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    ABSTRACT: The rate of outdoor air (OA) supply affects building energy consumption, occupant health, and work performance; however, minimum ventilation rates are often poorly controlled. Real-time measurements of OA flow rates into HVAC systems would enable improved flow control. This article demonstrates that at least some of the available technologies for real-time measurement of OA air intake rate are reasonably accurate and provides guidance on how these technologies should be used.
    Ashrae Journal 07/2005; 48. · 0.26 Impact Factor
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    ABSTRACT: This study estimated the health, energy, and economic benefits of an economizer ventilation control system that increases outside air supply during mild weather to save energy. A model of the influence of ventilation rate on airborne transmission of respiratory illnesses was used to extend the limited data relating ventilation rate with illness and sick leave. An energy simulation model calculated ventilation rates and energy use versus time for an office building in Washington, D.C. with fixed minimum outdoor air supply rates, with and without an economizer. Sick leave rates were estimated with the disease transmission model. In the modeled 72-person office building, our analyses indicate that the economizer reduces energy costs by approximately $2000 and, in addition, reduces sick leave. The annual financial benefit of the decrease in sick leave is estimated to be between $6,000 and $16,000. This modeling suggests that economizers are much more cost effective than currently recognized.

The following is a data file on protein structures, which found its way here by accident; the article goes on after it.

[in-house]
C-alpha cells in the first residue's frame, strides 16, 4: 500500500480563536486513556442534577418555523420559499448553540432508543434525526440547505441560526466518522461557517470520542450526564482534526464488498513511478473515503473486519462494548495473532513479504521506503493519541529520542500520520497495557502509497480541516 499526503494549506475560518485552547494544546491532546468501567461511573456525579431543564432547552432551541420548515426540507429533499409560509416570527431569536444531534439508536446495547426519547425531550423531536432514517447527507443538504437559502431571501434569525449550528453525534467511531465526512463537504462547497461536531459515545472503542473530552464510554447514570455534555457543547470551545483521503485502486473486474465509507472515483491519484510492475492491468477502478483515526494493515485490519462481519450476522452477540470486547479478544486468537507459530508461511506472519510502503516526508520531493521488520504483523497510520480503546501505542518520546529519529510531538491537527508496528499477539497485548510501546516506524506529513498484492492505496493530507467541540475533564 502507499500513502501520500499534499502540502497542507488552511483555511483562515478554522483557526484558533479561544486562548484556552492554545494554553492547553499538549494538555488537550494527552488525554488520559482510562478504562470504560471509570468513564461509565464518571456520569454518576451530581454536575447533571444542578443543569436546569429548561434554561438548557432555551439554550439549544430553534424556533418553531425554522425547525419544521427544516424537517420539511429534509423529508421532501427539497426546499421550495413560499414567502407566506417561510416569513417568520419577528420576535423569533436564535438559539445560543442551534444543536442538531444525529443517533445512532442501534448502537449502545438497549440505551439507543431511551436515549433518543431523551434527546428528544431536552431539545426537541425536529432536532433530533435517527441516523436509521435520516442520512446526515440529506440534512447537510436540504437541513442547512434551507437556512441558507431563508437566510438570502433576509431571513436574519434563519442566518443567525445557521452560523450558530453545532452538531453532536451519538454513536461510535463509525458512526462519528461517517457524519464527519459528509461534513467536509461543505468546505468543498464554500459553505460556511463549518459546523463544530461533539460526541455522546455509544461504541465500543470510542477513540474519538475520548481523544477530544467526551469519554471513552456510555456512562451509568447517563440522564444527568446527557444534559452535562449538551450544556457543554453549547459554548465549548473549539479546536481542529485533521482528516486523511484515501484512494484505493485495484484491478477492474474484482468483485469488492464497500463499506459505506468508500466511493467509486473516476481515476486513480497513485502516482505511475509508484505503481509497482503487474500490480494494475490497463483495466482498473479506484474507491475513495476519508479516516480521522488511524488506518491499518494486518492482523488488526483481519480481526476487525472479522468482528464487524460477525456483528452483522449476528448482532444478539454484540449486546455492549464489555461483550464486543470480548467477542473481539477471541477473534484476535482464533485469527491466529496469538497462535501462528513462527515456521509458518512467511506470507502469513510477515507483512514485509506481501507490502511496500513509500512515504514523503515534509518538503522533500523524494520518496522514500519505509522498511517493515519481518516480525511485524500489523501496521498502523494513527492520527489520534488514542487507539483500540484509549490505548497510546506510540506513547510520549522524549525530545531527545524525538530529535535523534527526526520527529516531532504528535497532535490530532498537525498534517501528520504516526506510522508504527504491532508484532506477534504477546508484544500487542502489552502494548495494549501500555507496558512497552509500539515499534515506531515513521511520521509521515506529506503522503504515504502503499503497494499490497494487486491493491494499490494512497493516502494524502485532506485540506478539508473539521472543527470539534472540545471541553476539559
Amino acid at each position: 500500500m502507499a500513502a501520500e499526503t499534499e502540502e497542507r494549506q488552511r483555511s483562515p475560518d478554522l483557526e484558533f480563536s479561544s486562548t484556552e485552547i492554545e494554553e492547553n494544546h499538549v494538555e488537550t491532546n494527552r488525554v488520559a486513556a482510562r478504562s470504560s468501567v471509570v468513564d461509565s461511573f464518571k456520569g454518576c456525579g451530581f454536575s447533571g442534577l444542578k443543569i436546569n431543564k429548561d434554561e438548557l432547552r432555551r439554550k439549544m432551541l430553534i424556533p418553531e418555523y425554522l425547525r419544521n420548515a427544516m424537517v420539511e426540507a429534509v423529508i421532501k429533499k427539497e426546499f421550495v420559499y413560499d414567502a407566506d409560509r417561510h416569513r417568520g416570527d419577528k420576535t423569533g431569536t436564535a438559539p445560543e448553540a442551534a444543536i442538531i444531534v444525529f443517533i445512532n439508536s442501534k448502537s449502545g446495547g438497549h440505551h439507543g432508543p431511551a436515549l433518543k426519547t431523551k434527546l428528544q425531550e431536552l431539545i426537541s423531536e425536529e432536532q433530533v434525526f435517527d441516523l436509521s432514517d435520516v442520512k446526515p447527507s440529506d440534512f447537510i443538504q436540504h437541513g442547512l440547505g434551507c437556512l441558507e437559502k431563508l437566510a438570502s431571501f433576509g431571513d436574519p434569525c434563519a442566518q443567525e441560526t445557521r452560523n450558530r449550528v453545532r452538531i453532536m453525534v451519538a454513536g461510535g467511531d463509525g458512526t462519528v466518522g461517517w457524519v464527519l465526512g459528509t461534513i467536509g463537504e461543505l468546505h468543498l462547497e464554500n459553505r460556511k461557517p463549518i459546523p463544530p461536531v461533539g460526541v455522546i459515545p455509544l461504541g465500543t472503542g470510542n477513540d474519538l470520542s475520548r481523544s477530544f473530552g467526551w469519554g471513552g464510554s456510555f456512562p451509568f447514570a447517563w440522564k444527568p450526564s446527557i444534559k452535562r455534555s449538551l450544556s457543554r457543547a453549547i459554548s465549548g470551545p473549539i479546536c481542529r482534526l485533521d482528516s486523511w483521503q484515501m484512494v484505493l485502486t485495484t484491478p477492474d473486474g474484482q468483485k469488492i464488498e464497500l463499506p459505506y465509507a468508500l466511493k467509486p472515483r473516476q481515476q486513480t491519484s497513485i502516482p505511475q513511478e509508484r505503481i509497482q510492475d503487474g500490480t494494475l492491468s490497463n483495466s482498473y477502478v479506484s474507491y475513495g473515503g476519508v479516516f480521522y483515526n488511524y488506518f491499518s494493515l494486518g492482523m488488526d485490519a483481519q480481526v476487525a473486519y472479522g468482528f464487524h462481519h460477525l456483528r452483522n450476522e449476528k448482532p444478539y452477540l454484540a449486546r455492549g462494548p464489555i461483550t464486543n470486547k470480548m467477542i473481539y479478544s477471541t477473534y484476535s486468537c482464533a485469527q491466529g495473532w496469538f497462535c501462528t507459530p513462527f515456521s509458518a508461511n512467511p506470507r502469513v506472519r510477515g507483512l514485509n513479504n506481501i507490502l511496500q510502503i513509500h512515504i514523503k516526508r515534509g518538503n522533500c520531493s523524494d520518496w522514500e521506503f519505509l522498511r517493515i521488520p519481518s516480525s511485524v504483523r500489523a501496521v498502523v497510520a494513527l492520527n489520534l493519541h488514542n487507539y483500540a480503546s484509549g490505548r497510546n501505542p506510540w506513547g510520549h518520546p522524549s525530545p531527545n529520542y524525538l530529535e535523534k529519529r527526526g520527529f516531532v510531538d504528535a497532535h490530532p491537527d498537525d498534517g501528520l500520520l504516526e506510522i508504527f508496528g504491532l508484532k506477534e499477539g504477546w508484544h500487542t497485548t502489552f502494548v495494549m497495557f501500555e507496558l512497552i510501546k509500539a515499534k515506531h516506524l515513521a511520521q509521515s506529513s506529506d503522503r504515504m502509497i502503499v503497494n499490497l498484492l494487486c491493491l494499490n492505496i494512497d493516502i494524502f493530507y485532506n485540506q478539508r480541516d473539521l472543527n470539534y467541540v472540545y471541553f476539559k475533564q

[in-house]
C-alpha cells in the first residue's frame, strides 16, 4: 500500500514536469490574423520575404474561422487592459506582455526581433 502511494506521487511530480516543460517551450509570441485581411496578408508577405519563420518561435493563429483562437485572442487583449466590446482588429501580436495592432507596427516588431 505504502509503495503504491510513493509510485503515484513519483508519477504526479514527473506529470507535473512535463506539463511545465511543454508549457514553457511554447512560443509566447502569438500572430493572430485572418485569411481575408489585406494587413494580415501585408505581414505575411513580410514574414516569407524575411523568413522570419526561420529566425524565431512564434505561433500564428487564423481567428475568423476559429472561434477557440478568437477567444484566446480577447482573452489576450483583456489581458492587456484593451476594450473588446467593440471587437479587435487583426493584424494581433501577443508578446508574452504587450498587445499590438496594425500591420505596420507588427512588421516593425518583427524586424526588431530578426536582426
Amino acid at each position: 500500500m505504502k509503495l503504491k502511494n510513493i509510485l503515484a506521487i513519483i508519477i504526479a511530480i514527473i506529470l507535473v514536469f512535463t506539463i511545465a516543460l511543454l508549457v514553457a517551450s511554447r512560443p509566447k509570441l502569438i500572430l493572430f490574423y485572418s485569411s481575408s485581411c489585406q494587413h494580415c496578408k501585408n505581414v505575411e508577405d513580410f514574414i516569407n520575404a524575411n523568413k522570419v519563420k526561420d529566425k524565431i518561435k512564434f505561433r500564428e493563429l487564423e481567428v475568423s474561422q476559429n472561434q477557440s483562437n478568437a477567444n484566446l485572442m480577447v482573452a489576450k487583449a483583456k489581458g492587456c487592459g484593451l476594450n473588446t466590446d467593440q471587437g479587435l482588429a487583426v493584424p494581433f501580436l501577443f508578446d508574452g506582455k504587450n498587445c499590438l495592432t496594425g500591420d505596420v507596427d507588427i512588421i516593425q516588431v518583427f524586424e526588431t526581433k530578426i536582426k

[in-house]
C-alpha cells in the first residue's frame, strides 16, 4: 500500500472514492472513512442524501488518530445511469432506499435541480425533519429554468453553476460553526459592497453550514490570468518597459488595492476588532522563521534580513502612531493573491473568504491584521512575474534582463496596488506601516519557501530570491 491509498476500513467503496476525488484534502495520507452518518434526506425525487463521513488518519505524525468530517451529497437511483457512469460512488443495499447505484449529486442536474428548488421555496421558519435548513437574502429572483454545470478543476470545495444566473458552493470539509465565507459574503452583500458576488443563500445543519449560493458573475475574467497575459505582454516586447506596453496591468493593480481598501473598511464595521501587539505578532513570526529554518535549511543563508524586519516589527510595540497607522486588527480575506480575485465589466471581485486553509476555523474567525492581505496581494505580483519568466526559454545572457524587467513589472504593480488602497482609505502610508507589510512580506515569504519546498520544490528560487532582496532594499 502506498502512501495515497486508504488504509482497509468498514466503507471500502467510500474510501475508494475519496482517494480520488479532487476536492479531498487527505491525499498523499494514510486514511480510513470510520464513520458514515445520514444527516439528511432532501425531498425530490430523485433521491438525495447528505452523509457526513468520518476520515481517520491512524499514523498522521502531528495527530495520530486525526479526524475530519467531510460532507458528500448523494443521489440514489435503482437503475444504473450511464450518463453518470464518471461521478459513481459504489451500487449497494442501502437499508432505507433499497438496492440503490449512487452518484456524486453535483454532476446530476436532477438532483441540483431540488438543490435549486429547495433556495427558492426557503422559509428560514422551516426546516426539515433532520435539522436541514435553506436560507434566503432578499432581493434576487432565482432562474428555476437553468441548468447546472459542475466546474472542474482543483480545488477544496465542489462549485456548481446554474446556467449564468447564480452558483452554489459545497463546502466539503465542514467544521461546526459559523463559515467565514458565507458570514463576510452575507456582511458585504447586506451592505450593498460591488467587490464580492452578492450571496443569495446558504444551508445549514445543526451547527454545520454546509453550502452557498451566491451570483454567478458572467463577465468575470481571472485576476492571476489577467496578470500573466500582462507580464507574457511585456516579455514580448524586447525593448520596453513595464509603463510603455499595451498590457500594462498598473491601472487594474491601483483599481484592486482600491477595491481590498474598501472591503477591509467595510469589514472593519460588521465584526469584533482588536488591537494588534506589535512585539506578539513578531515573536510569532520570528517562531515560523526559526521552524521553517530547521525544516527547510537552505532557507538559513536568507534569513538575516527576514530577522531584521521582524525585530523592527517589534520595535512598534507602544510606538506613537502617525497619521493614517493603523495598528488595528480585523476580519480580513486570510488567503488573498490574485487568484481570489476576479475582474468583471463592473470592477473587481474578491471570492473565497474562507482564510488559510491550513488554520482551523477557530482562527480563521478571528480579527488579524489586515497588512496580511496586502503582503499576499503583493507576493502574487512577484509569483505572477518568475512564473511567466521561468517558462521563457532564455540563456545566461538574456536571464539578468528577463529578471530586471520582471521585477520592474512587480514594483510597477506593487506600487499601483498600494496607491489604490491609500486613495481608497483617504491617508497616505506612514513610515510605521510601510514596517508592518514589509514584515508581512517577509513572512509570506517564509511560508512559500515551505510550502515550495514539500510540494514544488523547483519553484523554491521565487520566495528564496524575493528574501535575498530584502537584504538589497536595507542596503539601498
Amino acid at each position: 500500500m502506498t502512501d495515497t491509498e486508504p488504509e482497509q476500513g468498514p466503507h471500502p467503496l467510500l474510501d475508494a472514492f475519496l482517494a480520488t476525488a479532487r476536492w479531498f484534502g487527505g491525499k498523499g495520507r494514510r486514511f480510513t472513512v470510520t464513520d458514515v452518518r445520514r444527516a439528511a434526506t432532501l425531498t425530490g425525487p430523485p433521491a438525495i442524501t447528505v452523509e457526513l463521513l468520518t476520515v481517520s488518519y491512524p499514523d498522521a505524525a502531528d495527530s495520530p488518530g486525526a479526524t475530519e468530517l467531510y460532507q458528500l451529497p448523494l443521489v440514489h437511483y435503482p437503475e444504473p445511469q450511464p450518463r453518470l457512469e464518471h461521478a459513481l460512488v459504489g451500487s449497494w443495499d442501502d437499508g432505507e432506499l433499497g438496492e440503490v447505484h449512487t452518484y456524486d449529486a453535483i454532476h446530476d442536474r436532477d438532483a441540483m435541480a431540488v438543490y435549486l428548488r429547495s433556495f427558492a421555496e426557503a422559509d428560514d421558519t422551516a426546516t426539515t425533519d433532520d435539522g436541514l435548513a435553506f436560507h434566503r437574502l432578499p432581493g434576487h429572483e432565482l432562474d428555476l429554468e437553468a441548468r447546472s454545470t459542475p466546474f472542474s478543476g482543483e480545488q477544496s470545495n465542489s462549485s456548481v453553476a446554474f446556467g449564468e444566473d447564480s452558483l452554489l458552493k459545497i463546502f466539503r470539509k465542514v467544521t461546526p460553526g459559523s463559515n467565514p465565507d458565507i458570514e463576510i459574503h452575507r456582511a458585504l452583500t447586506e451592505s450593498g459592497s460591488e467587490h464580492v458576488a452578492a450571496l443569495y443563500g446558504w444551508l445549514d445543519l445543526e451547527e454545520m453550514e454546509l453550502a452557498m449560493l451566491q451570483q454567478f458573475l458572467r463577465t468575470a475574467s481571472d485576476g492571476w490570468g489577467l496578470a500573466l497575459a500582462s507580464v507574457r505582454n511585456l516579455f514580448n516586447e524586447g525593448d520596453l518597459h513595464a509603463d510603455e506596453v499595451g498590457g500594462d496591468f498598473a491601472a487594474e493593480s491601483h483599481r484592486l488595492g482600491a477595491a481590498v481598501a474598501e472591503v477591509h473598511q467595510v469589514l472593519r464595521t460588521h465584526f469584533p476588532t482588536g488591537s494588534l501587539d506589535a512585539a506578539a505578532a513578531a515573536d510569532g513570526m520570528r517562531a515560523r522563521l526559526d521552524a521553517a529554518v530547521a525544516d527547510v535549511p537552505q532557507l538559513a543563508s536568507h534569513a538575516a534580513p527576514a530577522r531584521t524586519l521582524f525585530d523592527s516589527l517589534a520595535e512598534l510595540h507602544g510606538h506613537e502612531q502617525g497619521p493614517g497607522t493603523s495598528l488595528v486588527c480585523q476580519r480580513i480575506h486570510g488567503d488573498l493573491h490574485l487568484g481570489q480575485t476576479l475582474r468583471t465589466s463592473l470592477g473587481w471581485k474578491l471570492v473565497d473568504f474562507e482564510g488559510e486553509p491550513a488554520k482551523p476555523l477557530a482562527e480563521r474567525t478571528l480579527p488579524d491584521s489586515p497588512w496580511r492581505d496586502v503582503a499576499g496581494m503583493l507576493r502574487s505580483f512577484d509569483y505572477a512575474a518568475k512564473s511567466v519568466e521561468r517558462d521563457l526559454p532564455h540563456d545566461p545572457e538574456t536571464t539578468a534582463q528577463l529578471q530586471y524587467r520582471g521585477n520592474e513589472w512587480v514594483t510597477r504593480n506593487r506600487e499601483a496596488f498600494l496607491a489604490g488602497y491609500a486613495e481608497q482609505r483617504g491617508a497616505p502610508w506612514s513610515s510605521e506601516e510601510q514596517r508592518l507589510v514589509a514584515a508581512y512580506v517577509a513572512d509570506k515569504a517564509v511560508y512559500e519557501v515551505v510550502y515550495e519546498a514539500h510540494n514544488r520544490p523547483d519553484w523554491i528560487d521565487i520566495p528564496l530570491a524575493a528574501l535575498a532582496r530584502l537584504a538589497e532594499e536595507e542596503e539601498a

01/2005;
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    ABSTRACT: During the last few years, new technologies have been introduced for real-time continuous measurement of the flow rates of outdoor air (OA) into HVAC systems; however, an evaluation of these measurements technologies has not previously been published. This document describes a test system and protocols developed for a controlled evaluation of these measurement technologies. The results of tests of three commercially available measurement technologies are also summarized. The test system and protocol were judged practical and very useful. The three commercially available measurement technologies should provide reasonably, e.g., 20%, accurate measurements of OA flow rates as long as air velocities are maintained high enough to produce accurately measurable pressure signals. In HVAC systems with economizer controls, to maintain the required air velocities the OA intake will need to be divided into two sections in parallel, each with a separate OA damper. All of the measurement devices had pressure drops that are likely to be judged acceptable. The influence of wind on the accuracy of these measurement technologies still needs to be evaluated.